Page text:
The recovery debate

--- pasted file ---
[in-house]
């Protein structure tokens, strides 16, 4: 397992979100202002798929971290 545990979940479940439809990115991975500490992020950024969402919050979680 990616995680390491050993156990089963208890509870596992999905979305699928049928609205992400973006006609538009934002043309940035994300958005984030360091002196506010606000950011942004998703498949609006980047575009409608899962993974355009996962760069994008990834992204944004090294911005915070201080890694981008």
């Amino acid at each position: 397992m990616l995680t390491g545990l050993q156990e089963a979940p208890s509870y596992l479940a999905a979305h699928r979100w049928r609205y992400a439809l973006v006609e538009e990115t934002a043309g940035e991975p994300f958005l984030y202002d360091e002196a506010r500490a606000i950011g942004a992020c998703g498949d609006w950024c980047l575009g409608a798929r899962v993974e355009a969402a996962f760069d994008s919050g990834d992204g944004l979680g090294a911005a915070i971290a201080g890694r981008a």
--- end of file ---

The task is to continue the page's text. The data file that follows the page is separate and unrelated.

Publication Year : 2020